I started with an old Fiberform runabout that I rebuilt and constructed a cabin on. I sold it at a profit, then bought a commercial fishing boat and then another, then built a Bruce Roberts-designed 40-ft steel workboat, and moved on to a 40-ft aluminum longliner. After sailing with some friends out of Emeryville on a Freeport 41, I got the sailing bug, then went home and sold the longliner — $4 a gallon for fuel also had something to do with it. I researched the cruising-boat market and bought a 41-ft Fraser center cockpit sloop in Port Roberts, Washington. I talked the previous owner into helping me get it home to Alaska and ran it 24/7 for 14 days straight to get to Seward, AK, into headwinds the whole way. I sailed around Resurrection Bay and Prince William Sound for a season and then hauled out and started an extensive two-year refit. I left in the winters to do some custom boat work around Emeryville.

My wife and I brought Hoku Iki ("Little Star" in Hawaiian) down the Inside Passage in 2015 and sailed and motored around the San Juans last summer. I never found the weather window I liked for a passage to SoCal (and then the Baja Ha-Ha), so I hauled out in Anacortes. We're currently continuing the refit and anticipating poking around here and around Vancouver Island in a month or so, then maybe watching for that weather window southbound again. Last year was a never-ending succession of lows all fall from Juan de Fuca to Mendocino.

John Schroeder
Hoku Iki, Fraser 41
Anacortes, WA

Readers — John was the winner of a Latitude hat when he picked up a copy of the April Latitude 38 at his local West Marine store and found the prize note inside. — ja


I read of the successful voyage up the Petaluma River by a boat drawing all of 4-ft 3-in whose skipper had the good sense to schedule with appropriate tides. The facts are:

The river in general and the basin are now very well silted in and provide little water other than at selected parts of the docks. Those of us involved are working vigorously to get the Corps of Engineers to support and execute dredging of this waterway to preserve what has been the very heart of Petaluma's history and was once an active commercial port. It has been, I think, over ten years since any dredging has been done. We would like to avoid the fate of Port Sonoma and Lakeville Landing.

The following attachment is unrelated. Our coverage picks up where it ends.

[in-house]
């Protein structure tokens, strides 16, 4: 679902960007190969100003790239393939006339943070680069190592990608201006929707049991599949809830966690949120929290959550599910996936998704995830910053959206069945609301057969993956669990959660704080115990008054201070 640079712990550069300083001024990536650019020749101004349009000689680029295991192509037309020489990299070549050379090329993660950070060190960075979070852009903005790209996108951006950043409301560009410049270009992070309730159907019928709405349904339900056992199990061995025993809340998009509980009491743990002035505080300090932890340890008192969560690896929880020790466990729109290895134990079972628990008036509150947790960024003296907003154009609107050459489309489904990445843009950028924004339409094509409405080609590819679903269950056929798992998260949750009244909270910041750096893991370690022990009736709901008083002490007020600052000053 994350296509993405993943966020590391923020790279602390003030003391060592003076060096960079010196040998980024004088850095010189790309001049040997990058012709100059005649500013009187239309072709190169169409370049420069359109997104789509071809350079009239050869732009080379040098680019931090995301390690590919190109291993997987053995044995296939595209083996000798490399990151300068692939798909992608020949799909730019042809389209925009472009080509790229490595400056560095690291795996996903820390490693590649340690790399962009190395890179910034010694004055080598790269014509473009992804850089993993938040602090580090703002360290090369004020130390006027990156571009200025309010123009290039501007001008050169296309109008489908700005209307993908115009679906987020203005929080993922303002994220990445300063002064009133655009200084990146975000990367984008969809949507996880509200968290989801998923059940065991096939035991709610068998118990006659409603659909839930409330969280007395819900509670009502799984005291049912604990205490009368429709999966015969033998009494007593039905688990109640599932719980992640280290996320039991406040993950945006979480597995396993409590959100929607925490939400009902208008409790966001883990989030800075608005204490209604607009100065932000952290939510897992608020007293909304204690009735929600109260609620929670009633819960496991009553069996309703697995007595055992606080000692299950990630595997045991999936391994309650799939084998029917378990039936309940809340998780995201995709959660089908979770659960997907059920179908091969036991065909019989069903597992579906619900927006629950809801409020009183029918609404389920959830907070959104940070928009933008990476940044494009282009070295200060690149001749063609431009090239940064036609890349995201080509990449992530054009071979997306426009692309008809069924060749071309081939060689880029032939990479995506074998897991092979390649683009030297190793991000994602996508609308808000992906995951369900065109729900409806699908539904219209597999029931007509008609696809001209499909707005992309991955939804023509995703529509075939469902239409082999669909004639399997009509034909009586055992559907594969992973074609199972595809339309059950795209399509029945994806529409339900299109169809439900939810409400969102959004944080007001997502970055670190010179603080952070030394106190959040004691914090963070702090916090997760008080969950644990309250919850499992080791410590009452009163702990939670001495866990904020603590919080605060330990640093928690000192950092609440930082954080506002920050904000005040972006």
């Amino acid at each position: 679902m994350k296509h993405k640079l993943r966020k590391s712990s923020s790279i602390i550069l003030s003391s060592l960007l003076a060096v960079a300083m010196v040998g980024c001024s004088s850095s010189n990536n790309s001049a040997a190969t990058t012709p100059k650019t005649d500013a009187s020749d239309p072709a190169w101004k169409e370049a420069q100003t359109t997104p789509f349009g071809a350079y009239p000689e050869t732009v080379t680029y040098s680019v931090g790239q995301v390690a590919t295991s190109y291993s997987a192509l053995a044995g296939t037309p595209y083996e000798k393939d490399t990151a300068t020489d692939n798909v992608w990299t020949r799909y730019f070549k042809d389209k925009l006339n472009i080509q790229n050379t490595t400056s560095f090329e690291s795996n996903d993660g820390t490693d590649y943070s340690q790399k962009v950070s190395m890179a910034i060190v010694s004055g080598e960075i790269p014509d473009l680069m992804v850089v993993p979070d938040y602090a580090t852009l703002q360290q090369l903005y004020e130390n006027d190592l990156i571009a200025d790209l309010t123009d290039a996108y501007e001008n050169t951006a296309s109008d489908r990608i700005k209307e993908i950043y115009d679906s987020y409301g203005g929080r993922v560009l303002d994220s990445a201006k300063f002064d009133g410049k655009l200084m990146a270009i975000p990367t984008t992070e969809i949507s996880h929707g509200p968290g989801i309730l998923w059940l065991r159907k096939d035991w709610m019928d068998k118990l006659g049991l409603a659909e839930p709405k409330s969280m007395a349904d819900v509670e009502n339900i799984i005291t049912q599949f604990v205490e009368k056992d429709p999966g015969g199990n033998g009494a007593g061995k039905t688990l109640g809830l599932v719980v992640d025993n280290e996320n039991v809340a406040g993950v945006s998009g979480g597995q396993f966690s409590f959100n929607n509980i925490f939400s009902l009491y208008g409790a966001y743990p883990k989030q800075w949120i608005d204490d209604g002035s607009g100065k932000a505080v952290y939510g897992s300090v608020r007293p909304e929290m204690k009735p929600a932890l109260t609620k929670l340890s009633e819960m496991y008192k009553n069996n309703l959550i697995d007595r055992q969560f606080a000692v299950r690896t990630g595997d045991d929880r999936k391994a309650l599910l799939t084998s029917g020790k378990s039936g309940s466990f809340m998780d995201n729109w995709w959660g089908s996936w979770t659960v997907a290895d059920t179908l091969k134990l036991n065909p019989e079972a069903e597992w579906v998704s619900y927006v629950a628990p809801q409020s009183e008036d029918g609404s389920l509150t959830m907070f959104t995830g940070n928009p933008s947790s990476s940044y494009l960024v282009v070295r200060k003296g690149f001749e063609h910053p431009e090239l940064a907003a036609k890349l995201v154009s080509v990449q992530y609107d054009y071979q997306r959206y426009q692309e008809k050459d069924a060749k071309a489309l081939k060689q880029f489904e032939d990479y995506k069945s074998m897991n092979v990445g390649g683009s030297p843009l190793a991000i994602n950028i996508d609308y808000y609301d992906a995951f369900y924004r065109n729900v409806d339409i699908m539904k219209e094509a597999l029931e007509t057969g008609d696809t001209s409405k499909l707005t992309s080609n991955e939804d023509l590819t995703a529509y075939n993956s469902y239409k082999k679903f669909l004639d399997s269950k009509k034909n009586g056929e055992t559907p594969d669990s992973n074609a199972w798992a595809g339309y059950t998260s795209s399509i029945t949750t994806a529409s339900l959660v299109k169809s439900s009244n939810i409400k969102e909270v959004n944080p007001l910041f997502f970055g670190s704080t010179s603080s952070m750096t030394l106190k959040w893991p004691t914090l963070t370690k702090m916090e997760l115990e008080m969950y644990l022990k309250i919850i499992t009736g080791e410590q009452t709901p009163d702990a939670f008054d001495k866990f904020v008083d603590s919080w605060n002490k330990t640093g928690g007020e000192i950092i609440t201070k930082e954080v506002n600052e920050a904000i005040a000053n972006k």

By tide scheduling, the river appears navigable, at least to a 4-ft-draft boat, but I would guess that is a fairly narrow segment of the Bay Area fleet. Perhaps, if a service to mariners is possible, it might make sense to get some actual draft numbers in key points at mean low tide. The cruising options are not reassuring the way things are now.

John McNeill
Yankee, 1906 53-ft Stone schooner
San Francisco/Petaluma


My slip at Petaluma Marina is closest to the river and thus subject to the worst silting. However, I walked back to the farthest slips and the boats were all sitting above their lines. May's minus 1.4 tides should be interesting. I predict the fairway between A and B docks will dry out as well — it only had about an inch of water when I took this photo.

My boat has run aground twice a day for years. Why haven't I moved to a different, deeper slip? According to my diver, there is a hole in the mud underneath my boat shaped like my boat. If I move to another deeper but still shallow slip, I will have to 'moosh' a new hole to match my boat in that one. Depending on the consistency (and contents) of the mud, that could be more damaging or dangerous than staying in this one. If there is a pre-existing hole that doesn't match up well, it doesn't matter where you tie your boat using mooring lines, the boat will move to the center of the hole as the tide goes out. If your lines don't break or rip off your cleats, they can be stretched beyond their yield points. I wondered for a long time who was loosening my lines each time I snugged them up until I went to the boat at a minus tide several years ago and found the dock hanging from the boat. All the lines were guitar-string tight. Now that the marina has silted in more, the dock runs aground about the same time as the boat so I don't have to adjust anymore. The deeper slips farther back still have the dock-hanging-from-your-boat problem.

Name Withheld by Request
35-ft Sailboat